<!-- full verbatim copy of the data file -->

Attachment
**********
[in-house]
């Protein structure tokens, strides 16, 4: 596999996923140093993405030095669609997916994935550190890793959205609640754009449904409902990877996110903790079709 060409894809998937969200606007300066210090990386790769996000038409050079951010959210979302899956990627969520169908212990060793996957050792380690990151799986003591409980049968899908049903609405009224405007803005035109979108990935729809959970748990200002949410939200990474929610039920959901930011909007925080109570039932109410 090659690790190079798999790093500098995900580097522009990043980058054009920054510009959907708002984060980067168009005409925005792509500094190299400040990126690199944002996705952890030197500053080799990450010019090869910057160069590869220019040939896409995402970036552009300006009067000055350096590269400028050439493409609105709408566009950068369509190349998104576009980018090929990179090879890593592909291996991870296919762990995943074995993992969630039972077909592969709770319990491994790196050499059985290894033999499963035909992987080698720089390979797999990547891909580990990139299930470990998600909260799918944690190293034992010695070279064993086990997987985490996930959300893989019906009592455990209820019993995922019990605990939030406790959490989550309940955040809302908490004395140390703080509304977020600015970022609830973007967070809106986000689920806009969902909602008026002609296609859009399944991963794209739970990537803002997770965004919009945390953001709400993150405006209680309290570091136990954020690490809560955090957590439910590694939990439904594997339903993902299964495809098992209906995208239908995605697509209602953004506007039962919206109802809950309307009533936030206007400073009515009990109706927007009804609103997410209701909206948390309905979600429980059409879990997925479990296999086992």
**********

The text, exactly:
[in-house]
């Protein structure tokens, strides 16, 4: 596999996923140093993405030095669609997916994935550190890793959205609640754009449904409902990877996110903790079709 060409894809998937969200606007300066210090990386790769996000038409050079951010959210979302899956990627969520169908212990060793996957050792380690990151799986003591409980049968899908049903609405009224405007803005035109979108990935729809959970748990200002949410939200990474929610039920959901930011909007925080109570039932109410 090659690790190079798999790093500098995900580097522009990043980058054009920054510009959907708002984060980067168009005409925005792509500094190299400040990126690199944002996705952890030197500053080799990450010019090869910057160069590869220019040939896409995402970036552009300006009067000055350096590269400028050439493409609105709408566009950068369509190349998104576009980018090929990179090879890593592909291996991870296919762990995943074995993992969630039972077909592969709770319990491994790196050499059985290894033999499963035909992987080698720089390979797999990547891909580990990139299930470990998600909260799918944690190293034992010695070279064993086990997987985490996930959300893989019906009592455990209820019993995922019990605990939030406790959490989550309940955040809302908490004395140390703080509304977020600015970022609830973007967070809106986000689920806009969902909602008026002609296609859009399944991963794209739970990537803002997770965004919009945390953001709400993150405006209680309290570091136990954020690490809560955090957590439910590694939990439904594997339903993902299964495809098992209906995208239908995605697509209602953004506007039962919206109802809950309307009533936030206007400073009515009990109706927007009804609103997410209701909206948390309905979600429980059409879990997925479990296999086992």